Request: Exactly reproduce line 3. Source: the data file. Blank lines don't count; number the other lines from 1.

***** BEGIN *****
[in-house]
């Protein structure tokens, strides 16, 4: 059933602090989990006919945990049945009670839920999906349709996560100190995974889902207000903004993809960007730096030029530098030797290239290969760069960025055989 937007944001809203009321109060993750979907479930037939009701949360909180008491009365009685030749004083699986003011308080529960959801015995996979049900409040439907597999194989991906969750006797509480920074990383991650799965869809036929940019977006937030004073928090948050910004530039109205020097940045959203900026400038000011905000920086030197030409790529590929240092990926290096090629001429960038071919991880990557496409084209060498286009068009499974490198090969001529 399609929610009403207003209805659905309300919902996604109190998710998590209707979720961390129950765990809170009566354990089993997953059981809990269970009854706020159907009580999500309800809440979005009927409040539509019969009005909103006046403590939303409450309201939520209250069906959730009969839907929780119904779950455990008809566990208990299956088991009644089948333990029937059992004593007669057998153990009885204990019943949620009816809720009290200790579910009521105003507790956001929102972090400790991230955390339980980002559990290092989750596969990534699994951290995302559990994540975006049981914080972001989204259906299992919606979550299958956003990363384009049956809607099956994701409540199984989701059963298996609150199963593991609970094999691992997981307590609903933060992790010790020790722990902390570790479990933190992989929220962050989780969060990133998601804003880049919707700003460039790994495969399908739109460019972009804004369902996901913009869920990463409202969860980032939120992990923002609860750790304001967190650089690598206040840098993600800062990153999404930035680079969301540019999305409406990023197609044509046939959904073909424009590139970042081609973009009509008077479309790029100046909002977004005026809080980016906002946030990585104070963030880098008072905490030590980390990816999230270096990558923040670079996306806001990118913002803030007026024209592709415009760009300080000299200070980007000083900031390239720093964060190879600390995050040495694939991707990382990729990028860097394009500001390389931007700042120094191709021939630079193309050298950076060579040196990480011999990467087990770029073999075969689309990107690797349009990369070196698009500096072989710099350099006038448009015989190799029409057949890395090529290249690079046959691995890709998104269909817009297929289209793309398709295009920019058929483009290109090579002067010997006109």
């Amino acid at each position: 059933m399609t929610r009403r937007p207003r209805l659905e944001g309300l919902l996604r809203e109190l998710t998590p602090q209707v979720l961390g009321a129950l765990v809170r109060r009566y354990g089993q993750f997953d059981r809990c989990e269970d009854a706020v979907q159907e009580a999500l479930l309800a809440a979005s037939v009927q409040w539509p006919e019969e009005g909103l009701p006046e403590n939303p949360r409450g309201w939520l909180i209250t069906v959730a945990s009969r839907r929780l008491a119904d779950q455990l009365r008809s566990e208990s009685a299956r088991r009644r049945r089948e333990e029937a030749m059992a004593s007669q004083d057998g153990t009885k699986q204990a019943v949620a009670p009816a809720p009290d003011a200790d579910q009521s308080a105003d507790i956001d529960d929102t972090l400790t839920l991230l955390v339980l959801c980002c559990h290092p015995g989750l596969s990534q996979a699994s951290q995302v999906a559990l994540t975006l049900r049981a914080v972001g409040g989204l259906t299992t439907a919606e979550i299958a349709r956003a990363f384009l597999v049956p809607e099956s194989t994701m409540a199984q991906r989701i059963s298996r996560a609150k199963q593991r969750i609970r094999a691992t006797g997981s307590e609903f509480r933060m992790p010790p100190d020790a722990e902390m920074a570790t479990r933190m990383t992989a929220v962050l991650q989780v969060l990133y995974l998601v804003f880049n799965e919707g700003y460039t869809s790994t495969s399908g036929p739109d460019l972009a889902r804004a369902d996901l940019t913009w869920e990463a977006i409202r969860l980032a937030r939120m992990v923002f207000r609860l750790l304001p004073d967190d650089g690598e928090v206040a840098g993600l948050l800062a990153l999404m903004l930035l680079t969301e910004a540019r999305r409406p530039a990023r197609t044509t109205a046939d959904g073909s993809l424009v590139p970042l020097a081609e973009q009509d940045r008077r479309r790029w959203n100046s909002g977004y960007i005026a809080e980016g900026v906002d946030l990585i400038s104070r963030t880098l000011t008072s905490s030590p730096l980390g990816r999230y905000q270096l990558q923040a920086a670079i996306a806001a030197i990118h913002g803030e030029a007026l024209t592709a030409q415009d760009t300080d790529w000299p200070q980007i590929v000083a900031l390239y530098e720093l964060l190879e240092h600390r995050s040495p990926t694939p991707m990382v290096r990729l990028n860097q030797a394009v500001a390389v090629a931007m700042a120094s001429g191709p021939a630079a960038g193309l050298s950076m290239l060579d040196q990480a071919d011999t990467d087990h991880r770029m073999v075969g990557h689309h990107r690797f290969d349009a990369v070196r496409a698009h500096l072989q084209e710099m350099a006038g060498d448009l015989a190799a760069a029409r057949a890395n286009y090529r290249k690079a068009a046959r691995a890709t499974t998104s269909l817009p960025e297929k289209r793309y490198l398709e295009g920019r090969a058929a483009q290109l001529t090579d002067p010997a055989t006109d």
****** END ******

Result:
């Amino acid at each position: 059933m399609t929610r009403r937007p207003r209805l659905e944001g309300l919902l996604r809203e109190l998710t998590p602090q209707v979720l961390g009321a129950l765990v809170r109060r009566y354990g089993q993750f997953d059981r809990c989990e269970d009854a706020v979907q159907e009580a999500l479930l309800a809440a979005s037939v009927q409040w539509p006919e019969e009005g909103l009701p006046e403590n939303p949360r409450g309201w939520l909180i209250t069906v959730a945990s009969r839907r929780l008491a119904d779950q455990l009365r008809s566990e208990s009685a299956r088991r009644r049945r089948e333990e029937a030749m059992a004593s007669q004083d057998g153990t009885k699986q204990a019943v949620a009670p009816a809720p009290d003011a200790d579910q009521s308080a105003d507790i956001d529960d929102t972090l400790t839920l991230l955390v339980l959801c980002c559990h290092p015995g989750l596969s990534q996979a699994s951290q995302v999906a559990l994540t975006l049900r049981a914080v972001g409040g989204l259906t299992t439907a919606e979550i299958a349709r956003a990363f384009l597999v049956p809607e099956s194989t994701m409540a199984q991906r989701i059963s298996r996560a609150k199963q593991r969750i609970r094999a691992t006797g997981s307590e609903f509480r933060m992790p010790p100190d020790a722990e902390m920074a570790t479990r933190m990383t992989a929220v962050l991650q989780v969060l990133y995974l998601v804003f880049n799965e919707g700003y460039t869809s790994t495969s399908g036929p739109d460019l972009a889902r804004a369902d996901l940019t913009w869920e990463a977006i409202r969860l980032a937030r939120m992990v923002f207000r609860l750790l304001p004073d967190d650089g690598e928090v206040a840098g993600l948050l800062a990153l999404m903004l930035l680079t969301e910004a540019r999305r409406p530039a990023r197609t044509t109205a046939d959904g073909s993809l424009v590139p970042l020097a081609e973009q009509d940045r008077r479309r790029w959203n100046s909002g977004y960007i005026a809080e980016g900026v906002d946030l990585i400038s104070r963030t880098l000011t008072s905490s030590p730096l980390g990816r999230y905000q270096l990558q923040a920086a670079i996306a806001a030197i990118h913002g803030e030029a007026l024209t592709a030409q415009d760009t300080d790529w000299p200070q980007i590929v000083a900031l390239y530098e720093l964060l190879e240092h600390r995050s040495p990926t694939p991707m990382v290096r990729l990028n860097q030797a394009v500001a390389v090629a931007m700042a120094s001429g191709p021939a630079a960038g193309l050298s950076m290239l060579d040196q990480a071919d011999t990467d087990h991880r770029m073999v075969g990557h689309h990107r690797f290969d349009a990369v070196r496409a698009h500096l072989q084209e710099m350099a006038g060498d448009l015989a190799a760069a029409r057949a890395n286009y090529r290249k690079a068009a046959r691995a890709t499974t998104s269909l817009p960025e297929k289209r793309y490198l398709e295009g920019r090969a058929a483009q290109l001529t090579d002067p010997a055989t006109d």